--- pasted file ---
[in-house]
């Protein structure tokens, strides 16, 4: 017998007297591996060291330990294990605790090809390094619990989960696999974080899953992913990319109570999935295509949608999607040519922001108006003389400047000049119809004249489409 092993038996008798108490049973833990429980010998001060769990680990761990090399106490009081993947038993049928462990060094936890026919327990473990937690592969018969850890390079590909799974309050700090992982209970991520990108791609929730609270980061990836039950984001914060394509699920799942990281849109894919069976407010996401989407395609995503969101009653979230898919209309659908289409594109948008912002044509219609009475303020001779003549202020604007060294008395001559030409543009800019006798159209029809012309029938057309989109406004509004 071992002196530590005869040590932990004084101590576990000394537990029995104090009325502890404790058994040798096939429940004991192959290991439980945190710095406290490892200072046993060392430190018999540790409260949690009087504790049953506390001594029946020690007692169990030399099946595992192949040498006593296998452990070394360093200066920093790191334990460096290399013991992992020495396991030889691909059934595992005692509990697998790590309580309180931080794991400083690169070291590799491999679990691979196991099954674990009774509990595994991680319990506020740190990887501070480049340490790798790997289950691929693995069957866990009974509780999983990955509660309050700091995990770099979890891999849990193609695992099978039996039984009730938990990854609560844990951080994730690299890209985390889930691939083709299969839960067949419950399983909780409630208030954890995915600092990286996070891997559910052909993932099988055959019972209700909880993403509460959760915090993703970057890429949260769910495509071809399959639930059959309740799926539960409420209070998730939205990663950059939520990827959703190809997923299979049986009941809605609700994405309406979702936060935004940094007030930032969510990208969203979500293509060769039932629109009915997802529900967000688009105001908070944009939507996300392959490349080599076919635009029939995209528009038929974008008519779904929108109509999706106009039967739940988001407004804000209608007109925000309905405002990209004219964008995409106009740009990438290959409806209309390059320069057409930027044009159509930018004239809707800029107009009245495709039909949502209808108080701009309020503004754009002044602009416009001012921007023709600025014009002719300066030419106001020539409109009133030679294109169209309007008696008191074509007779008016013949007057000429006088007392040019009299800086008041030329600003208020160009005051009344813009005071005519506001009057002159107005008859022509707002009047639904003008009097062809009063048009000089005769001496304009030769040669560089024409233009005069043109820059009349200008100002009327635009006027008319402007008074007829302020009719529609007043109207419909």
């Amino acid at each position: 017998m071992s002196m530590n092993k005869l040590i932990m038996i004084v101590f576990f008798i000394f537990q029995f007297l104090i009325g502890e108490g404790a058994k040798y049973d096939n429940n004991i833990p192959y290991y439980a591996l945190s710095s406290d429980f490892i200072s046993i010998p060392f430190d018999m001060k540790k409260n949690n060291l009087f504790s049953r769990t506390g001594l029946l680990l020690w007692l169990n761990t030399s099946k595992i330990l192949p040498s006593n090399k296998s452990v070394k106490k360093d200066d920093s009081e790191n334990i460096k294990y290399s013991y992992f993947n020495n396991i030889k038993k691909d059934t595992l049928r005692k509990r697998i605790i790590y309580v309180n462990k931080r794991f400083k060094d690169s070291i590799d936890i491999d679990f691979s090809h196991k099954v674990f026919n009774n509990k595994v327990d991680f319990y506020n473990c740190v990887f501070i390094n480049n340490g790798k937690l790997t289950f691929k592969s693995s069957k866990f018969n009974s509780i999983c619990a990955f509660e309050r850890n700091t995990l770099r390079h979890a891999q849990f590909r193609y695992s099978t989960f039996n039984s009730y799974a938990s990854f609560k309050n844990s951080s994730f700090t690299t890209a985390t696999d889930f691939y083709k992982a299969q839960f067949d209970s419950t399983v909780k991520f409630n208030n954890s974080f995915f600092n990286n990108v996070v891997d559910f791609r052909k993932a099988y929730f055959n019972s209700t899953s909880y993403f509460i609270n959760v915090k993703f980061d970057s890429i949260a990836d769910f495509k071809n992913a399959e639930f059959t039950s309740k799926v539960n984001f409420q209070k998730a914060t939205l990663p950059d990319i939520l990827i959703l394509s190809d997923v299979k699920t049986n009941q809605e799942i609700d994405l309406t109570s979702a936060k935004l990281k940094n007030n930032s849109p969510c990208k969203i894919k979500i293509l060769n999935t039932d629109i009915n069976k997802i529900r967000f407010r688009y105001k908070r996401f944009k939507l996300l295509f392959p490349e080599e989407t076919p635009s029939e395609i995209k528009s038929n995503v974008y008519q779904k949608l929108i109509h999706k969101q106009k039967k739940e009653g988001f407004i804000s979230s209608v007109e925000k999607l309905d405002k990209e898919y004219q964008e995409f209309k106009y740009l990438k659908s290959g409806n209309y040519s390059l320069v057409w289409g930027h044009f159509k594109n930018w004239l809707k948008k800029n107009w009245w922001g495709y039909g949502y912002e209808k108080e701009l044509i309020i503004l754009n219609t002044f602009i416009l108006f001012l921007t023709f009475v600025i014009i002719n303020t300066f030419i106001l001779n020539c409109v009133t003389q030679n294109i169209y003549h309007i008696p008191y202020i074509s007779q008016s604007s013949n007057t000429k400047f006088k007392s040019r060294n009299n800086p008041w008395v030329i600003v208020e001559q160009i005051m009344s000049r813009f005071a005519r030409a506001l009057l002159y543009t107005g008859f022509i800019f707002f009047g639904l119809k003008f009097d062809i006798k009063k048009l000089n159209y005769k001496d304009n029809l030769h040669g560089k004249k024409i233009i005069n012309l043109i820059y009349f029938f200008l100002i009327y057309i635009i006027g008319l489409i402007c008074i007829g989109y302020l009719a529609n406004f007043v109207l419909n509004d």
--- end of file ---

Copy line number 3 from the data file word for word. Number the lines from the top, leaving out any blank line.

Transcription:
């Amino acid at each position: 017998m071992s002196m530590n092993k005869l040590i932990m038996i004084v101590f576990f008798i000394f537990q029995f007297l104090i009325g502890e108490g404790a058994k040798y049973d096939n429940n004991i833990p192959y290991y439980a591996l945190s710095s406290d429980f490892i200072s046993i010998p060392f430190d018999m001060k540790k409260n949690n060291l009087f504790s049953r769990t506390g001594l029946l680990l020690w007692l169990n761990t030399s099946k595992i330990l192949p040498s006593n090399k296998s452990v070394k106490k360093d200066d920093s009081e790191n334990i460096k294990y290399s013991y992992f993947n020495n396991i030889k038993k691909d059934t595992l049928r005692k509990r697998i605790i790590y309580v309180n462990k931080r794991f400083k060094d690169s070291i590799d936890i491999d679990f691979s090809h196991k099954v674990f026919n009774n509990k595994v327990d991680f319990y506020n473990c740190v990887f501070i390094n480049n340490g790798k937690l790997t289950f691929k592969s693995s069957k866990f018969n009974s509780i999983c619990a990955f509660e309050r850890n700091t995990l770099r390079h979890a891999q849990f590909r193609y695992s099978t989960f039996n039984s009730y799974a938990s990854f609560k309050n844990s951080s994730f700090t690299t890209a985390t696999d889930f691939y083709k992982a299969q839960f067949d209970s419950t399983v909780k991520f409630n208030n954890s974080f995915f600092n990286n990108v996070v891997d559910f791609r052909k993932a099988y929730f055959n019972s209700t899953s909880y993403f509460i609270n959760v915090k993703f980061d970057s890429i949260a990836d769910f495509k071809n992913a399959e639930f059959t039950s309740k799926v539960n984001f409420q209070k998730a914060t939205l990663p950059d990319i939520l990827i959703l394509s190809d997923v299979k699920t049986n009941q809605e799942i609700d994405l309406t109570s979702a936060k935004l990281k940094n007030n930032s849109p969510c990208k969203i894919k979500i293509l060769n999935t039932d629109i009915n069976k997802i529900r967000f407010r688009y105001k908070r996401f944009k939507l996300l295509f392959p490349e080599e989407t076919p635009s029939e395609i995209k528009s038929n995503v974008y008519q779904k949608l929108i109509h999706k969101q106009k039967k739940e009653g988001f407004i804000s979230s209608v007109e925000k999607l309905d405002k990209e898919y004219q964008e995409f209309k106009y740009l990438k659908s290959g409806n209309y040519s390059l320069v057409w289409g930027h044009f159509k594109n930018w004239l809707k948008k800029n107009w009245w922001g495709y039909g949502y912002e209808k108080e701009l044509i309020i503004l754009n219609t002044f602009i416009l108006f001012l921007t023709f009475v600025i014009i002719n303020t300066f030419i106001l001779n020539c409109v009133t003389q030679n294109i169209y003549h309007i008696p008191y202020i074509s007779q008016s604007s013949n007057t000429k400047f006088k007392s040019r060294n009299n800086p008041w008395v030329i600003v208020e001559q160009i005051m009344s000049r813009f005071a005519r030409a506001l009057l002159y543009t107005g008859f022509i800019f707002f009047g639904l119809k003008f009097d062809i006798k009063k048009l000089n159209y005769k001496d304009n029809l030769h040669g560089k004249k024409i233009i005069n012309l043109i820059y009349f029938f200008l100002i009327y057309i635009i006027g008319l489409i402007c008074i007829g989109y302020l009719a529609n406004f007043v109207l419909n509004d």